3 Proven Methods to Fix Poor Planogram August 31, 2016,
3 Fast Fixes for Your Planogram
Most elementary tool in your merchandising arsenal is your planogram. This not only dictates the layout of your store, but the layout of your merchandise within the individual areas of your store. Some managers will focus on planogram compliance rather than admit that the problem is the planogram itself. Instead of measuring compliance, retailers need to solve compliance problems. Let’s look at three ways for store operators to fix planogram problems fast.
Admit There’s a Problem
The first step to fixing the problem, is admitting that there is one. The second step is acknowledging that there are problems that originate outside of your ability to fix them. In many cases faults in the planogram are due to problems with your suppliers. Whether it is a shortfall, an out of stock item, or late delivery, these gaps in your planogram have an effect on your customers. The most vital part of solving your planogram problems, and ascertaining their origin is to deploy retail merchandising software to keep track of your supply chain’s incoming orders, outgoing sales, and getting a grip on your inventory.
The goal of inventory control is to maintain a sustainable presence of the items in question on your shelves, planogram compliance in such a way that back inventory does not consume inordinate staff hours in servicing and maintaining it. In other words, you need to send your people into the stock room, and out onto the floor with mobile merchandising software in hand, and use the resulting data to find your sustainable point. However, until that point you still need to fix that planogram.
Here are three ways to make your shelves work.
- Set the bar high.
Create plenty of space in premium spots for your best performers, and ruthlessly cull your underperforming or consistently out of stock items. Space is a precious resource and you need to make sure that you highlight the very best.
- Take time to watch the foot traffic to your store, and find out what areas are not getting the attention they need.
Planning a full store reset needs to take a backseat to promoting your best performers. Create individual floor area planograms with flow areas between them and give them time to work. Constantly rearranging the store ends up being frustrating for customers, in addition to being frustrating and labor-intensive for your staff.
- Work with your vendors and staff to find out what products are selling, and available on a consistent 100 percent basis.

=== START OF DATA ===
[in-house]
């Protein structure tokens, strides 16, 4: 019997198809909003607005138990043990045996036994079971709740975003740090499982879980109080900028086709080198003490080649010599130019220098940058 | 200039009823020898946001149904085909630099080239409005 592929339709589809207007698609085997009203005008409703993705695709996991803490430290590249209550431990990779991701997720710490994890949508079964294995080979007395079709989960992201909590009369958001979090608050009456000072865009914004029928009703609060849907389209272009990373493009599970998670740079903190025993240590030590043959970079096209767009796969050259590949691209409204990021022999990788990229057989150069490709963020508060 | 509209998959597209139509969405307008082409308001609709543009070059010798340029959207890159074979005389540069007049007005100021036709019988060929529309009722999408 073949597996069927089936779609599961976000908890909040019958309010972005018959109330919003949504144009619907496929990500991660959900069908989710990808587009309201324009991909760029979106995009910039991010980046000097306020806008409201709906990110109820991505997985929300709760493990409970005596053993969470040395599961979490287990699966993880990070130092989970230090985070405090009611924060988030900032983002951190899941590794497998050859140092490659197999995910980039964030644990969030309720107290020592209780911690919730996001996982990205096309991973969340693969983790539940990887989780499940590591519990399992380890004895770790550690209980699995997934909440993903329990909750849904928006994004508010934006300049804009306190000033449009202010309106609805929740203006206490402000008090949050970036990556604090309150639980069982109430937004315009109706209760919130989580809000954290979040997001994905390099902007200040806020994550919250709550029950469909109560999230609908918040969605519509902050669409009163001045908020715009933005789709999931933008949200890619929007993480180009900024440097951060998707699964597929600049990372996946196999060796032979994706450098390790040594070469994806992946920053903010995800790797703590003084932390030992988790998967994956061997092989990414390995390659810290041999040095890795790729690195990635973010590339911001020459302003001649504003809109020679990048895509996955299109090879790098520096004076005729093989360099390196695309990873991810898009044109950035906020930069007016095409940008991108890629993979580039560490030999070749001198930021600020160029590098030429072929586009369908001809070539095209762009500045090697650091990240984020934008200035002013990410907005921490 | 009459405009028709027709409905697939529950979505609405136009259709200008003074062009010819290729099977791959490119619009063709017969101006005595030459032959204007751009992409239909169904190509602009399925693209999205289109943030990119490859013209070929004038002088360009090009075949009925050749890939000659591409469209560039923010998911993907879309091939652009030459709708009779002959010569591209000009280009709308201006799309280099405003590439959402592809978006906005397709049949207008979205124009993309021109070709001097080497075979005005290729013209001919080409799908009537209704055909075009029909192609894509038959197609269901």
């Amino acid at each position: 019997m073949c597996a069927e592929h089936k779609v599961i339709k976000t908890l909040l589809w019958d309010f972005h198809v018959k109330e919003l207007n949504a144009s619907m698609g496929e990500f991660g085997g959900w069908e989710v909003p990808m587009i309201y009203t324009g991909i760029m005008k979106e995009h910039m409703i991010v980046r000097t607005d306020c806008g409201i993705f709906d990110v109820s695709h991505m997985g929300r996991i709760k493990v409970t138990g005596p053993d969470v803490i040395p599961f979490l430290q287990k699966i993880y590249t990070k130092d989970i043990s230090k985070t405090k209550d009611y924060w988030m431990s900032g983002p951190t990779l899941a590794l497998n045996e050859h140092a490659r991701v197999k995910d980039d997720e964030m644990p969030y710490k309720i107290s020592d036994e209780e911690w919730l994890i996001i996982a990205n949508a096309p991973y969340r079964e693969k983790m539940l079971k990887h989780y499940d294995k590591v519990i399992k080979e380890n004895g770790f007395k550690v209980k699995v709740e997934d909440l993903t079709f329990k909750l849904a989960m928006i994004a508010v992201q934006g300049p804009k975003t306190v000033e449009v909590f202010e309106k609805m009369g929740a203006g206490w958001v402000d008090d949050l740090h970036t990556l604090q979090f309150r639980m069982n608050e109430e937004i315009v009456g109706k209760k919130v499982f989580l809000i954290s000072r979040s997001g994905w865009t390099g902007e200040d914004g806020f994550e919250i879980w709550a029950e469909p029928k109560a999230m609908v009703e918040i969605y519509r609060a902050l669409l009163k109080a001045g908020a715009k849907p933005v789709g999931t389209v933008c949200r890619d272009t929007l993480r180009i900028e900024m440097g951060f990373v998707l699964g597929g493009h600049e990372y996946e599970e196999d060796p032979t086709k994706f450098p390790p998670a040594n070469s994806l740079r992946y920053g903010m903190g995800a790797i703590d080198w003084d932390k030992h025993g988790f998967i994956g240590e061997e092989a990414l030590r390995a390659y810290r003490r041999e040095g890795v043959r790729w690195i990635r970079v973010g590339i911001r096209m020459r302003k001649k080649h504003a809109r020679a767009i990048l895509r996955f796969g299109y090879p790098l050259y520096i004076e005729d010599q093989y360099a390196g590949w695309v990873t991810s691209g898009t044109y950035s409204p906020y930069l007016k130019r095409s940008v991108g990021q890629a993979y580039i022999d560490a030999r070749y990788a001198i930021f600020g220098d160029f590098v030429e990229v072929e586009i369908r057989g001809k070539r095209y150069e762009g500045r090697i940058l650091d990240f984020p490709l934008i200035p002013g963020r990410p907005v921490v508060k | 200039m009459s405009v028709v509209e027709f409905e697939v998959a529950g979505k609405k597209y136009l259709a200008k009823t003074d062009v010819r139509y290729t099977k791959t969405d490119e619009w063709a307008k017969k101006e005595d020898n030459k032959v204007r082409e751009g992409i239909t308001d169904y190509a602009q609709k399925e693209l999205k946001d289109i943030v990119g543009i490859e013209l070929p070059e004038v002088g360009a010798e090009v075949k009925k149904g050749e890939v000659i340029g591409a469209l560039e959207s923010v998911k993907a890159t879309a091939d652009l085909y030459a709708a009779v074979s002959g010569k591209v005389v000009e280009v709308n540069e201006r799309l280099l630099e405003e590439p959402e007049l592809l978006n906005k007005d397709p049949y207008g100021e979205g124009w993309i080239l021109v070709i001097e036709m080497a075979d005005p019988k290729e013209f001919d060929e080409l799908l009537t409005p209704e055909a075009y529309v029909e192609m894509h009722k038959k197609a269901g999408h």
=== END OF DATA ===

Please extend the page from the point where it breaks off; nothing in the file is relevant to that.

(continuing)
Give these products your attention, and also spotlight newer finds in special areas around the store. Be a little understanding if the customers seem irate at losing old favorites due to your reset, but simply explain that the items were not readily available any longer. This also gives you the opportunity to introduce them to something they might like better.
Because no article would be complete without that subheader, let’s take a look at the very real damage that a lack of inventory can do to a business. In the simplest terms, unsold inventory eats money.
- In 2013, the Hackett Group released a report stating that publicly held companies had more than $1 trillion tied up in inventory, accounts receivable and payable.
- In 2015, Supply Chain Digest reported that retailers held $1.43 in inventory for every dollar in sales as businesses increased the number of SKUs in inventory to meet future demands. This is a very mixed blessing. On the one hand you have more products to showcase, but less space to show them in, necessitating more storage for stock.
- The number of warehouses in use increased, and in a report by Colliers so did the price per square foot. Vacancies tumbled to a mere 6.8 percent in the fourth quarter of 2014. Depending on location prices for warehouse space can go as high as seven dollars per square foot.
With warehousing in demand, and a need for “long tail” inventory, the value of mobile retail merchandising software to store owners and operators of all sizes is readily apparent. Getting a grip on inventory costs and movement is a vital component of increasing profits and cutting waste. Inventory, as previously stated, eats money even when it is just sitting there. It costs money every month to house it, maintain it, service it, count it, and even to write it off when it is too shopworn or past expiration to sell. In other words, inventory unmanaged is waste.
Take your first steps and closely review the areas in your operation that need immediate attention. Getting the correct software and hardware solutions in place in time to save you from these losses and expenses should be one of the very first things on your fix-it list. Connecting with a software provider is the first step to taking firm control of your inventory, and making those planogram fixes permanent.